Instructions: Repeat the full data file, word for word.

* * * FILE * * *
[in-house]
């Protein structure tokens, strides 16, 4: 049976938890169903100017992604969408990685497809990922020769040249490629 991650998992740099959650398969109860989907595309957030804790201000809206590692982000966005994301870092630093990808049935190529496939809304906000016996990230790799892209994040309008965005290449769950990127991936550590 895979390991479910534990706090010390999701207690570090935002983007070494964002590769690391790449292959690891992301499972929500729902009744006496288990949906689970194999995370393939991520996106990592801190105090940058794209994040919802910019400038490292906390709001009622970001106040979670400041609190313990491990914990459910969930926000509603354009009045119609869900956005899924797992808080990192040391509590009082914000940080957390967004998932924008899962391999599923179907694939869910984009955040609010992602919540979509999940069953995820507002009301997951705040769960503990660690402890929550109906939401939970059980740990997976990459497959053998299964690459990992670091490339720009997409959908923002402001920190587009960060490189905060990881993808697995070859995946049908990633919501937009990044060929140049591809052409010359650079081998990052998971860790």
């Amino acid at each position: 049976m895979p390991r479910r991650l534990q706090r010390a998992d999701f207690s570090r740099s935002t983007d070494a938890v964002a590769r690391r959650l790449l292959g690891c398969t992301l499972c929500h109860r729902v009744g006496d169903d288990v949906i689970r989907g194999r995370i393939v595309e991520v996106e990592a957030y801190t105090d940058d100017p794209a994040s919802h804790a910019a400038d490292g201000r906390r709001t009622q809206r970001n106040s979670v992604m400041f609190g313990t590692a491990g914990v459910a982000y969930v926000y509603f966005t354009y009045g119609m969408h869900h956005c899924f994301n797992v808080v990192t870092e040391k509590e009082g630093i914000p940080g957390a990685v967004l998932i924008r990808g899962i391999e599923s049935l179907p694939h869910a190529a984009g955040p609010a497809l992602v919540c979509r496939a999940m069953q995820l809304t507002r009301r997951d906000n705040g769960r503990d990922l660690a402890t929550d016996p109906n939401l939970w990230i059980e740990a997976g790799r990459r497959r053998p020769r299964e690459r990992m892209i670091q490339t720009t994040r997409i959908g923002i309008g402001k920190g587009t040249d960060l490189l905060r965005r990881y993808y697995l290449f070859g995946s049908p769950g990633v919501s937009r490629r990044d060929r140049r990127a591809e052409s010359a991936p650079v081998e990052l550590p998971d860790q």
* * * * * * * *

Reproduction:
[in-house]
């Protein structure tokens, strides 16, 4: 049976938890169903100017992604969408990685497809990922020769040249490629 991650998992740099959650398969109860989907595309957030804790201000809206590692982000966005994301870092630093990808049935190529496939809304906000016996990230790799892209994040309008965005290449769950990127991936550590 895979390991479910534990706090010390999701207690570090935002983007070494964002590769690391790449292959690891992301499972929500729902009744006496288990949906689970194999995370393939991520996106990592801190105090940058794209994040919802910019400038490292906390709001009622970001106040979670400041609190313990491990914990459910969930926000509603354009009045119609869900956005899924797992808080990192040391509590009082914000940080957390967004998932924008899962391999599923179907694939869910984009955040609010992602919540979509999940069953995820507002009301997951705040769960503990660690402890929550109906939401939970059980740990997976990459497959053998299964690459990992670091490339720009997409959908923002402001920190587009960060490189905060990881993808697995070859995946049908990633919501937009990044060929140049591809052409010359650079081998990052998971860790």
């Amino acid at each position: 049976m895979p390991r479910r991650l534990q706090r010390a998992d999701f207690s570090r740099s935002t983007d070494a938890v964002a590769r690391r959650l790449l292959g690891c398969t992301l499972c929500h109860r729902v009744g006496d169903d288990v949906i689970r989907g194999r995370i393939v595309e991520v996106e990592a957030y801190t105090d940058d100017p794209a994040s919802h804790a910019a400038d490292g201000r906390r709001t009622q809206r970001n106040s979670v992604m400041f609190g313990t590692a491990g914990v459910a982000y969930v926000y509603f966005t354009y009045g119609m969408h869900h956005c899924f994301n797992v808080v990192t870092e040391k509590e009082g630093i914000p940080g957390a990685v967004l998932i924008r990808g899962i391999e599923s049935l179907p694939h869910a190529a984009g955040p609010a497809l992602v919540c979509r496939a999940m069953q995820l809304t507002r009301r997951d906000n705040g769960r503990d990922l660690a402890t929550d016996p109906n939401l939970w990230i059980e740990a997976g790799r990459r497959r053998p020769r299964e690459r990992m892209i670091q490339t720009t994040r997409i959908g923002i309008g402001k920190g587009t040249d960060l490189l905060r965005r990881y993808y697995l290449f070859g995946s049908p769950g990633v919501s937009r490629r990044d060929r140049r990127a591809e052409s010359a991936p650079v081998e990052l550590p998971d860790q």